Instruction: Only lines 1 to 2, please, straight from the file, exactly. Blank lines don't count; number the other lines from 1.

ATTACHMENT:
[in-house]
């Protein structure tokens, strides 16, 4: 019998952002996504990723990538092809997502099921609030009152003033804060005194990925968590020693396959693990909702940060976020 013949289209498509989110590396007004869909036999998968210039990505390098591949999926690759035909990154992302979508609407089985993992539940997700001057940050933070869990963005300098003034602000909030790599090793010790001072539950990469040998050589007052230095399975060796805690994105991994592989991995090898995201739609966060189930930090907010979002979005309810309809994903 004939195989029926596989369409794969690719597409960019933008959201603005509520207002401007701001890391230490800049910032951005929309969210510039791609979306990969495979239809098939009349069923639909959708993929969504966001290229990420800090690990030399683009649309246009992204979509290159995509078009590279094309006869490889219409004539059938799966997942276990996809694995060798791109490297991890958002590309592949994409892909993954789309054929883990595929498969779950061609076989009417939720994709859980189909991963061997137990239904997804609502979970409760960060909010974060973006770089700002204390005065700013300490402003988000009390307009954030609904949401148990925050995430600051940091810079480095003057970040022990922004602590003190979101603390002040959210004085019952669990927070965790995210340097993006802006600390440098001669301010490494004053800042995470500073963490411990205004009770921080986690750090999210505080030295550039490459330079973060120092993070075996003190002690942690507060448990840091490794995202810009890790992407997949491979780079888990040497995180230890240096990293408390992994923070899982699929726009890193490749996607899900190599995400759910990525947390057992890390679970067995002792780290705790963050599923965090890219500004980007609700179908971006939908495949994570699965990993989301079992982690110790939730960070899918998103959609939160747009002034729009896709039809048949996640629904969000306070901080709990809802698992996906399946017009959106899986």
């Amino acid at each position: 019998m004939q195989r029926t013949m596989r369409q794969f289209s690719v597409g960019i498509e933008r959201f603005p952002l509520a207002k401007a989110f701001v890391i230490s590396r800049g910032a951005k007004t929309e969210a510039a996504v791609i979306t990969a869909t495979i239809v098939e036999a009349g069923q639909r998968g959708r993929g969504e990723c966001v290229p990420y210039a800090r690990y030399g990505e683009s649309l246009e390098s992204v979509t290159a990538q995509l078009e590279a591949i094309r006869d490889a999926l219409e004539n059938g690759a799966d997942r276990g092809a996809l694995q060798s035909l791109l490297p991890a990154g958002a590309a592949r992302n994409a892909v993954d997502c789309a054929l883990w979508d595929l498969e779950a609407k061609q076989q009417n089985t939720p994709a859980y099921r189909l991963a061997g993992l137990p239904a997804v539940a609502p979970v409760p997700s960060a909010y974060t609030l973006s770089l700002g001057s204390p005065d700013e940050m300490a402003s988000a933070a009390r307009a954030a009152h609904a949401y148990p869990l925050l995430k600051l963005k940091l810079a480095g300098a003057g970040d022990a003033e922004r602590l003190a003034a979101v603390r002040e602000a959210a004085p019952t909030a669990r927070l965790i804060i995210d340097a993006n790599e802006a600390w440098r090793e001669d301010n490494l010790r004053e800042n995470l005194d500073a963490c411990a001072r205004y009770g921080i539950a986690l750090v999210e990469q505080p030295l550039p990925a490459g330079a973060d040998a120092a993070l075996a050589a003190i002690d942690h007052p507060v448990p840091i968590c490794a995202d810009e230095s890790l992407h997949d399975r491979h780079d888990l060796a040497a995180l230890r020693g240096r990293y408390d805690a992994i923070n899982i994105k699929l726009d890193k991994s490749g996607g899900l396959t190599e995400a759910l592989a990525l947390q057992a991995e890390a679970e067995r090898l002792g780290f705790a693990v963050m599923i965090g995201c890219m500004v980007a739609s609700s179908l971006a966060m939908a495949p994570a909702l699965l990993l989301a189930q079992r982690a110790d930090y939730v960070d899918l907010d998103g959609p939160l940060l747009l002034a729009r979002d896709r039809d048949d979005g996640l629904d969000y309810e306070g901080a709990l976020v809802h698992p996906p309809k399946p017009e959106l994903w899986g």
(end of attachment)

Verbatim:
[in-house]
């Protein structure tokens, strides 16, 4: 019998952002996504990723990538092809997502099921609030009152003033804060005194990925968590020693396959693990909702940060976020 013949289209498509989110590396007004869909036999998968210039990505390098591949999926690759035909990154992302979508609407089985993992539940997700001057940050933070869990963005300098003034602000909030790599090793010790001072539950990469040998050589007052230095399975060796805690994105991994592989991995090898995201739609966060189930930090907010979002979005309810309809994903 004939195989029926596989369409794969690719597409960019933008959201603005509520207002401007701001890391230490800049910032951005929309969210510039791609979306990969495979239809098939009349069923639909959708993929969504966001290229990420800090690990030399683009649309246009992204979509290159995509078009590279094309006869490889219409004539059938799966997942276990996809694995060798791109490297991890958002590309592949994409892909993954789309054929883990595929498969779950061609076989009417939720994709859980189909991963061997137990239904997804609502979970409760960060909010974060973006770089700002204390005065700013300490402003988000009390307009954030609904949401148990925050995430600051940091810079480095003057970040022990922004602590003190979101603390002040959210004085019952669990927070965790995210340097993006802006600390440098001669301010490494004053800042995470500073963490411990205004009770921080986690750090999210505080030295550039490459330079973060120092993070075996003190002690942690507060448990840091490794995202810009890790992407997949491979780079888990040497995180230890240096990293408390992994923070899982699929726009890193490749996607899900190599995400759910990525947390057992890390679970067995002792780290705790963050599923965090890219500004980007609700179908971006939908495949994570699965990993989301079992982690110790939730960070899918998103959609939160747009002034729009896709039809048949996640629904969000306070901080709990809802698992996906399946017009959106899986």